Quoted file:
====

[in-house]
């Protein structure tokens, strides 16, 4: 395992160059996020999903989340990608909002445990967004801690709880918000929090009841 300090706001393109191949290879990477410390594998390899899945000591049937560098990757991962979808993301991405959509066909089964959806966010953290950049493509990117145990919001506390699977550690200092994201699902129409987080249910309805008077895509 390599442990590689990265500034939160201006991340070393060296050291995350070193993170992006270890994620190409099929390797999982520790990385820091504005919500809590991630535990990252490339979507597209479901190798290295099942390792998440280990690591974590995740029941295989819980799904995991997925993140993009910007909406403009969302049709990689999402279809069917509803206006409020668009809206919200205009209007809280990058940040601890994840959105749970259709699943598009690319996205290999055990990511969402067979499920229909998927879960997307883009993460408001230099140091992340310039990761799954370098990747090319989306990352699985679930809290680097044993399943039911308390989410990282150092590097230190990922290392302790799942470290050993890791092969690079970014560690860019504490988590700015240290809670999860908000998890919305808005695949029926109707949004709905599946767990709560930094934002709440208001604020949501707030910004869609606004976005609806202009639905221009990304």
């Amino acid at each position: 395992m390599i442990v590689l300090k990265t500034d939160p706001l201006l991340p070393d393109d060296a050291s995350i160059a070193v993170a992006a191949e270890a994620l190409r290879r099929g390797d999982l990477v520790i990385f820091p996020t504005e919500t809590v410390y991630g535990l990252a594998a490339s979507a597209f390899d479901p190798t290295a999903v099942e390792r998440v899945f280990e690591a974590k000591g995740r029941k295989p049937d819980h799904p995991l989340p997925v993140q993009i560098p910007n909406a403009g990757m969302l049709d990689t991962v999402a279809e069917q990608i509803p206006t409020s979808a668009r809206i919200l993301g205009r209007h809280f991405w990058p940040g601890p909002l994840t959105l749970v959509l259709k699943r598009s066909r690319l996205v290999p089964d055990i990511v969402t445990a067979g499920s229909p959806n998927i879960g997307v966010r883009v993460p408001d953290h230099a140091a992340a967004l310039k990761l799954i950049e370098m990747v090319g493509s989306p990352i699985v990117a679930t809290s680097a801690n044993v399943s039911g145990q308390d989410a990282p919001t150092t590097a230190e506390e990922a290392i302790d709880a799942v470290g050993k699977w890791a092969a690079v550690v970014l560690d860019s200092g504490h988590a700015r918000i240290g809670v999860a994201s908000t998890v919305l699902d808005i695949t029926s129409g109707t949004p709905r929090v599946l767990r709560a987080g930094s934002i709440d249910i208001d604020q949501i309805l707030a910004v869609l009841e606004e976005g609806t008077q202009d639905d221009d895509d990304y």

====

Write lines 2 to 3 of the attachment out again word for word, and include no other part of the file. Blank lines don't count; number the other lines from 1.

């Protein structure tokens, strides 16, 4: 395992160059996020999903989340990608909002445990967004801690709880918000929090009841 300090706001393109191949290879990477410390594998390899899945000591049937560098990757991962979808993301991405959509066909089964959806966010953290950049493509990117145990919001506390699977550690200092994201699902129409987080249910309805008077895509 390599442990590689990265500034939160201006991340070393060296050291995350070193993170992006270890994620190409099929390797999982520790990385820091504005919500809590991630535990990252490339979507597209479901190798290295099942390792998440280990690591974590995740029941295989819980799904995991997925993140993009910007909406403009969302049709990689999402279809069917509803206006409020668009809206919200205009209007809280990058940040601890994840959105749970259709699943598009690319996205290999055990990511969402067979499920229909998927879960997307883009993460408001230099140091992340310039990761799954370098990747090319989306990352699985679930809290680097044993399943039911308390989410990282150092590097230190990922290392302790799942470290050993890791092969690079970014560690860019504490988590700015240290809670999860908000998890919305808005695949029926109707949004709905599946767990709560930094934002709440208001604020949501707030910004869609606004976005609806202009639905221009990304």
């Amino acid at each position: 395992m390599i442990v590689l300090k990265t500034d939160p706001l201006l991340p070393d393109d060296a050291s995350i160059a070193v993170a992006a191949e270890a994620l190409r290879r099929g390797d999982l990477v520790i990385f820091p996020t504005e919500t809590v410390y991630g535990l990252a594998a490339s979507a597209f390899d479901p190798t290295a999903v099942e390792r998440v899945f280990e690591a974590k000591g995740r029941k295989p049937d819980h799904p995991l989340p997925v993140q993009i560098p910007n909406a403009g990757m969302l049709d990689t991962v999402a279809e069917q990608i509803p206006t409020s979808a668009r809206i919200l993301g205009r209007h809280f991405w990058p940040g601890p909002l994840t959105l749970v959509l259709k699943r598009s066909r690319l996205v290999p089964d055990i990511v969402t445990a067979g499920s229909p959806n998927i879960g997307v966010r883009v993460p408001d953290h230099a140091a992340a967004l310039k990761l799954i950049e370098m990747v090319g493509s989306p990352i699985v990117a679930t809290s680097a801690n044993v399943s039911g145990q308390d989410a990282p919001t150092t590097a230190e506390e990922a290392i302790d709880a799942v470290g050993k699977w890791a092969a690079v550690v970014l560690d860019s200092g504490h988590a700015r918000i240290g809670v999860a994201s908000t998890v919305l699902d808005i695949t029926s129409g109707t949004p709905r929090v599946l767990r709560a987080g930094s934002i709440d249910i208001d604020q949501i309805l707030a910004v869609l009841e606004e976005g609806t008077q202009d639905d221009d895509d990304y």